Cyclone Idai drone footage Intl_00005107.jpg
New drone footage shows Cyclone Idai flooding in Mozambique
08:23 - Source: CNN

Story highlights

"No country or community is immune to climate change," UN Secretary General warns

World Meteorological Organization says climate change is increasing likelihood of extreme weather

Natural disasters triggered by extreme weather impacted 62 million people in 2018

CNN  — 

Extreme weather events, such as Cyclone Idai, are becoming more frequent due to climate change and will intensify if countries do not take urgent action to curb global warming, the UN secretary general warned on Thursday.

“Every week brings a new example of climate-related devastation. No country or community is immune,” UN Secretary General António Guterres said at a summit in New York where the World Meteorological Organization (WMO) released its 2018 State of the Global Climate report.

“As is always the case, the poor and vulnerable are the first to suffer and the worst hit,” Guterres said, referring to the millions of people impacted by Cyclone Idai in Mozambique, Tanzania and Malawi.

The Category 2 storm killed an estimated 750 people after completely submerging villages across the three countries.

“Such events are becoming more frequent, more severe and more widespread and will become even worse unless we act urgently, now,” he said.

In its report the WMO warned that the impacts of climate change, including extreme weather and sea level rise, are accelerating, putting millions of people worldwide at risk.

“It is evident that climate change has increased the likelihood of Idai type of events,” WMO Secretary-General Petteri Taalas told CNN.

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Climate change is increasing the amount of water vapor in the atmosphere, which in turn exacerbates flooding risks, Taalas said.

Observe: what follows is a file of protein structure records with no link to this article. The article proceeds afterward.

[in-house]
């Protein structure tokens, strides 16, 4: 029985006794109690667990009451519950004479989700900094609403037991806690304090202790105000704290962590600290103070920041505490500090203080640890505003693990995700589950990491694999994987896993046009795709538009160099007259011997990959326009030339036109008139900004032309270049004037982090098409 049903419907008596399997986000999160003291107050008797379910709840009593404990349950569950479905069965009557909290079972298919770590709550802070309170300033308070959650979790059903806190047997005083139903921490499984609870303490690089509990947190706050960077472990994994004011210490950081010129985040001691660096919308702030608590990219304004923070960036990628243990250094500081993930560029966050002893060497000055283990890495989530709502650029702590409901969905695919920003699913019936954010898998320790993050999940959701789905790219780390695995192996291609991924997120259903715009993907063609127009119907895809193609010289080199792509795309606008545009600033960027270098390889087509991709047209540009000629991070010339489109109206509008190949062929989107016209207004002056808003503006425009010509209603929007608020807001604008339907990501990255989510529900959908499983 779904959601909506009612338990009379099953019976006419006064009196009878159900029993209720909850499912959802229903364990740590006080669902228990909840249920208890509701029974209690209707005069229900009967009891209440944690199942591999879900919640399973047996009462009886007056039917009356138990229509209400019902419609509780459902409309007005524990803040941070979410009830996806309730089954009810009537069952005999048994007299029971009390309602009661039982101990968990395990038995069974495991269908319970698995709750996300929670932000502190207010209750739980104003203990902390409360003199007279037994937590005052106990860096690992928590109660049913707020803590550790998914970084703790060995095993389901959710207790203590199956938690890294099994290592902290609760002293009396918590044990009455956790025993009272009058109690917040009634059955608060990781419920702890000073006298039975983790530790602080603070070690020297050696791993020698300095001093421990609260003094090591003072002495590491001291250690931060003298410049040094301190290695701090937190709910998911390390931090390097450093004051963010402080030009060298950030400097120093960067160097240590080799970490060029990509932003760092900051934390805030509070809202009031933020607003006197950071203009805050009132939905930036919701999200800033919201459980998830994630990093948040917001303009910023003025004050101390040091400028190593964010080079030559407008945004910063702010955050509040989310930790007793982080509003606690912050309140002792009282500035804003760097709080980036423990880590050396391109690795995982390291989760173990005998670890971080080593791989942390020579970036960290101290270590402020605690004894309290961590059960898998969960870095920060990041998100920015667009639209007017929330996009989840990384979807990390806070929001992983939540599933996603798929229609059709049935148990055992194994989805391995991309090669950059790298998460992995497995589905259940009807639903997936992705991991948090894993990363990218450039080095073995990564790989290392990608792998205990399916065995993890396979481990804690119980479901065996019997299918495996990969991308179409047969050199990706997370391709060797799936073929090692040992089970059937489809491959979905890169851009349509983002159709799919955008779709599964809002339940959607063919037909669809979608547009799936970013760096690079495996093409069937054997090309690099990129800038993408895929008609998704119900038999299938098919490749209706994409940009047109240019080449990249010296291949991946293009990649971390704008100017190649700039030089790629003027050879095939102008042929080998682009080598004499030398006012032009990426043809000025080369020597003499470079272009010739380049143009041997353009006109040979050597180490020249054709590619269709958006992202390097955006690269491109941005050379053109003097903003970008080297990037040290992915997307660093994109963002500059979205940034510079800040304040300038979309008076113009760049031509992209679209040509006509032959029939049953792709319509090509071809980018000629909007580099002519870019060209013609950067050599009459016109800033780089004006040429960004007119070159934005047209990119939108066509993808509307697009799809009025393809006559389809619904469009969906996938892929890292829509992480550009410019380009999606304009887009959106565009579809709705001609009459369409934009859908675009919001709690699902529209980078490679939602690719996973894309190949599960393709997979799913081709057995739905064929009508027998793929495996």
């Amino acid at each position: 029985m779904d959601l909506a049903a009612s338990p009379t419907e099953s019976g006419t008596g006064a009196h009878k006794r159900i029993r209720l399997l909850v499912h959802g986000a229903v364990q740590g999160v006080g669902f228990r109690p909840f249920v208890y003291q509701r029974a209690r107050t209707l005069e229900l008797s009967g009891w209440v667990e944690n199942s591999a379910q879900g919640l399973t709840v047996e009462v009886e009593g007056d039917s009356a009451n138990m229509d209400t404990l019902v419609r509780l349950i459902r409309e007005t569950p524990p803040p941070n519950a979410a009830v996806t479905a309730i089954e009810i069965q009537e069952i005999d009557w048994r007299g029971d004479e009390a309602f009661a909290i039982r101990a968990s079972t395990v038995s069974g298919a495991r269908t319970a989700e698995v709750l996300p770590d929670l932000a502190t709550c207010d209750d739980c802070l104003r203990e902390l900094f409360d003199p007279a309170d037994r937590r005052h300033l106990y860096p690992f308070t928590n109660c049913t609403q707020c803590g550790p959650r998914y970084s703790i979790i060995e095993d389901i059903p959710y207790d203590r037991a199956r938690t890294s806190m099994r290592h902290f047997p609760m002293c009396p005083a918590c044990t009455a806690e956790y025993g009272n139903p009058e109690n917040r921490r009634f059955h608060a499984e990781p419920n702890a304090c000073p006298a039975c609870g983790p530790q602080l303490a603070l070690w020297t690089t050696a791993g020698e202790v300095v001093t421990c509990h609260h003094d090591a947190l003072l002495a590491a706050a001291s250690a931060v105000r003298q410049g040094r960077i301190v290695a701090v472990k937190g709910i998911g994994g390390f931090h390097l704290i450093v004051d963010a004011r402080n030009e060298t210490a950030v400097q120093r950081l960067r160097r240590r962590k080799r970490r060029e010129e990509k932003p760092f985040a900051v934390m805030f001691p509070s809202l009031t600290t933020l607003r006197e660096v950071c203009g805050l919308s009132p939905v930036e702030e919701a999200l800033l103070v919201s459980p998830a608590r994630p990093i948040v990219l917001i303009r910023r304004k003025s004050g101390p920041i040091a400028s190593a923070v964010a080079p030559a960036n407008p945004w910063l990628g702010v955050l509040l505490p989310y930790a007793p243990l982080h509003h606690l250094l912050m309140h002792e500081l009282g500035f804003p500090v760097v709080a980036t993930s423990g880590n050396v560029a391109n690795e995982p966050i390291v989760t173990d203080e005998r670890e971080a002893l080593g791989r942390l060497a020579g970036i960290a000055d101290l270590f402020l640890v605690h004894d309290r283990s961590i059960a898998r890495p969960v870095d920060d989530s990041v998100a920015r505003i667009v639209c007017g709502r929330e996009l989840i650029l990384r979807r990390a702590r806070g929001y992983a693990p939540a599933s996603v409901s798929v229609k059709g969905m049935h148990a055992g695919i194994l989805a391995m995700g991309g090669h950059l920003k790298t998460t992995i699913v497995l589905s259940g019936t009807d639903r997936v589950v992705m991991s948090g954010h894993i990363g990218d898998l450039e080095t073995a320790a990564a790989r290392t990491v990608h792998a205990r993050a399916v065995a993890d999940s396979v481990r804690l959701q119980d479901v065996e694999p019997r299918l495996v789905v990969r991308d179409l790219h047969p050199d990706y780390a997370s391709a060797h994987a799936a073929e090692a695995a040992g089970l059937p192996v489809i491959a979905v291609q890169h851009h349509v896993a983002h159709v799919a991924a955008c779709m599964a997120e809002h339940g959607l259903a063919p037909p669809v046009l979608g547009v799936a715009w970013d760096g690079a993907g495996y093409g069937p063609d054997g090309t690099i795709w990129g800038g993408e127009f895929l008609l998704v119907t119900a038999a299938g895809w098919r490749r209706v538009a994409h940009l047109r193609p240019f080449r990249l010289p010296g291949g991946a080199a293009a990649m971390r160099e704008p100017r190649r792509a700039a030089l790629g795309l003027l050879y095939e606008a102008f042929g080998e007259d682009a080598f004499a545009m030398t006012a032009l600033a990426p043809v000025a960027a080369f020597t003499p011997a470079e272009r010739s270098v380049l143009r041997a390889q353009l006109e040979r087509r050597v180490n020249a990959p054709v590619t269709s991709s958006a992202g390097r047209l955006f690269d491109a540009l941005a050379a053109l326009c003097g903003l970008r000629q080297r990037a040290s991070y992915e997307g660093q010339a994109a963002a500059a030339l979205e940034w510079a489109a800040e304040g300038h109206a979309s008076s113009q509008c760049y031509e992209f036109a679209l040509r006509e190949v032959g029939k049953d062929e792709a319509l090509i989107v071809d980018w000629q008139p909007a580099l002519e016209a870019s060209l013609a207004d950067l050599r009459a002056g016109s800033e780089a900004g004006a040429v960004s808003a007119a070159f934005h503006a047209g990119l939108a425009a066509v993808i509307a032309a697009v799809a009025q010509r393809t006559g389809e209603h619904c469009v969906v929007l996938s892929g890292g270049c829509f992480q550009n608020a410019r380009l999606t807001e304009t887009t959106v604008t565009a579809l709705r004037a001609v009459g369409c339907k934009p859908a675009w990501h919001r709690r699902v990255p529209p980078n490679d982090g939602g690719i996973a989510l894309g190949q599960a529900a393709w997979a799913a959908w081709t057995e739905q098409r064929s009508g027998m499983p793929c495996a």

“The devastation of Idai was a combination of high wind speeds, 4.4 meter storm surges and heavy rains in low lying areas. The heavy rains in Malawi and Zimbabwe further contributed to river flooding downstream in Mozambique,” he said.

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The WMO report – released in provisional form in November 2018 – says the past four years were the hottest on record, going back to 1850, with the 20 hottest years on the list all occurring in the past 22 years.

Unprecedented heat waves and wildfires led to over 1600 deaths in Europe, Japan and the United States, the report noted.

Natural disasters triggered by extreme weather impacted nearly 62 million and floods affected more than 35 million people worldwide in 2018, it said.

In the United States, hurricanes Florence and Michael led to over 100 deaths and financial losses of $49 billion.

The report warned that sea levels are continuing to rise at an accelerated rate, with 2018’s global mean the highest on record.

Last year also broke new records for heat content in the upper 700 meters and 2,000 meters of the oceans.

Professor Dave Reay, Chair in Carbon Management at the University of Edinburgh, said in a statement: “These past 25 years the WMO have carefully documented a gathering ‘Perfect Storm’ where rising global temperatures and a destabilizing climate combine with faltering food, water and energy security in a disastrous cocktail for humanity.

“This latest report lays bare how the impacts of climate change are now being felt in every sector and every ecosystem. For those who still think we can leave tackling climate change for tomorrow the message here is thunderous: the Perfect Storm is no longer brewing, it has arrived.”

Last year the UN Intergovernmental Panel on Climate Change (IPCC) warned that the world has less than 12 years to slash emissions and avoid disastrous levels of global warming.

Global net emissions of carbon dioxide need to fall by 45% from 2010 levels by 2030 and reach “net zero” by 2050 to keep global warming under 1.5 °C, according to the IPCC report.

“We have no excuse not to act. We need action, ambition and political will,” Guterres said, announcing that he will convene a Climate Action Summit in September.